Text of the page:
I am certainly not wishing this on anyone, but a five-night stay in Maui Memorial Medical Center is a unique and memorable experience.
For example, the patient on the other side of the curtain dividing my accommodations was a 91-year-old Filipino man, who was attended by his frail wife, also 91, and by their children and spouses, not to mention swarms of grandchildren. I can tell you with near certainty that the word for Grandpa in Tagalog is ta-ta (TAH-tah).
And could there be another place in the country where nurses will consistently check your bodily functions by asking, “You shee-shee today? What about doo-doo?” Both terms of Japanese origin are commonly used with local toddlers of all ethnicities. Oh … and with adults in hospitals, too.
There is a famous breakfast dish here in the Islands call a loco moco. Concocted in proper local style, start with three scoops of sticky white rice. (How else you going eat dis wid chopsticks, bruddah?) On top of the rice goes a large hamburger paddy. Cover that with lots of brown gravy, and top everything off with a fried egg. Trust me: you’ll skip lunch.
A loco moco was a breakfast option on the hospital menu one of the mornings of my incarceration. I ate very little during my stay, but I had to see what the dietiticians at the hospital would do to the traditional loco moco. AARRGH! One scoop of brown rice topped with brown gravy, no burger, and the sorriest most overcooked fried egg I’ve ever seen. It was not a loco moco, no matter what they chose to call it!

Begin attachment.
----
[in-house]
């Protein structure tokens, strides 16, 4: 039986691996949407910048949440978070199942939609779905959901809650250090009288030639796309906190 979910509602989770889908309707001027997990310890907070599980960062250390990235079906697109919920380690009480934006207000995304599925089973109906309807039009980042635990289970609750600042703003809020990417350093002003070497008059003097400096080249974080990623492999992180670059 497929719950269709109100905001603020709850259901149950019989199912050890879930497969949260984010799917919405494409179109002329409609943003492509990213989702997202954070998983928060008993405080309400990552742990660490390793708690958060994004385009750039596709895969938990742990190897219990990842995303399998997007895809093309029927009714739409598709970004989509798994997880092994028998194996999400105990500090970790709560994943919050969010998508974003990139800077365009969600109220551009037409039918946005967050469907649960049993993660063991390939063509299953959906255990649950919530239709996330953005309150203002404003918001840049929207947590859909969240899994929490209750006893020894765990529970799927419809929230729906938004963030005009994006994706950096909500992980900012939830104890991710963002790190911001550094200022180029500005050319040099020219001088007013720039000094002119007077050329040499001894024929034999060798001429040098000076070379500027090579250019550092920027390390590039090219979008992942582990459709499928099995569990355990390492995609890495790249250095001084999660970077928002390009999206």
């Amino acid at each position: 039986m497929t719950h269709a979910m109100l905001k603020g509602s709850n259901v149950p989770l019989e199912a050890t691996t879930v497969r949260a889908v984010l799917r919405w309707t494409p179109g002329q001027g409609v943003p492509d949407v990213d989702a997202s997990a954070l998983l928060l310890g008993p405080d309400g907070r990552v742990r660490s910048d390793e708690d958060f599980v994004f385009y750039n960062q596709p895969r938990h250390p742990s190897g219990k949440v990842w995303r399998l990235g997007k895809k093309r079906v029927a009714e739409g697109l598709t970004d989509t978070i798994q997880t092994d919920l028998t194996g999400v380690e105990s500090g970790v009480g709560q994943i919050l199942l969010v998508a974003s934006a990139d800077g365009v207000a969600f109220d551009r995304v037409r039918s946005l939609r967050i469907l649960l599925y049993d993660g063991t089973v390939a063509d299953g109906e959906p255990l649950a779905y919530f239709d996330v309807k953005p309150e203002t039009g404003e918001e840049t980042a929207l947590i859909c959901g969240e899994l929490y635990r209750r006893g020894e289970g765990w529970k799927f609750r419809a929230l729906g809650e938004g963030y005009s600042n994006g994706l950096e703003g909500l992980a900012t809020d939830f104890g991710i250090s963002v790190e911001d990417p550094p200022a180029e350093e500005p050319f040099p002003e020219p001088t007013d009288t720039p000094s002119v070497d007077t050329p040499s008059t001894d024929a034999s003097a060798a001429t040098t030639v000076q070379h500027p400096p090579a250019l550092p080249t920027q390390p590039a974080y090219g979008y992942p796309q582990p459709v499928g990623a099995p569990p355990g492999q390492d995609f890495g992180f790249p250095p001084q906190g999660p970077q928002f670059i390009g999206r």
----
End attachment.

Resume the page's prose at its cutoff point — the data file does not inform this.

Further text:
Finally, it was my unique privilege to observe the remarkable Nurse Donna in action. A 25-year veteran, she was overseeing Marie, a young nurse who was tending to my needs—administering medications, recording my “vitals”, checking my dressings. If Marie gets Nurse Donna’s blessing—and I feel sure she will—she will sure as hell have earned her stripes.
I do not recall food but was in that hospital in 90s! We are chasing one another across country, trains and locales, I did Ph.D. at UC Davis then worked for University of HI on Maui at research station outside Pa’ia, old high school at Hamakuapoko. Do you know more about real Sugar Cane train there, not the fake tourist one elsewhere, brought workers and students up and cane down.
Wonderful hearing from you! And, yes, as you know, there were trains on most of the islands … wherever sugar and pineapple was grown … to take workers to and from the fields or the canneries and to transport the cane and the fruit. A narrow gauge locomotive originally used here on Maui is on display at the Smithsonian in Washington.
I lived there for 6 years recently sorry I missed that! I met many people on Maui who took the train, especially after the camps nearby were closed and they move to Happy Valley in Wailuku.
I just got out of a 5 day hospital stay and I was blown away by how good the food was. You could also order it any time like room service at a hotel.
The food I got was pretty good. I just had no appetite.
Poor hospital food, spiked with Perdiem (commercial grade laxative pellets) is a sure fire way to get you ambulatory and out of the hospital bed, headed for home! I used to clean hospital kitchens as an undergraduate – I know all the tricks of the trade! But seriously, best wishes for a speedy recovery!
Actually, the food was pretty good … but I missed the seasonings. Wasn’t very hungry anyway.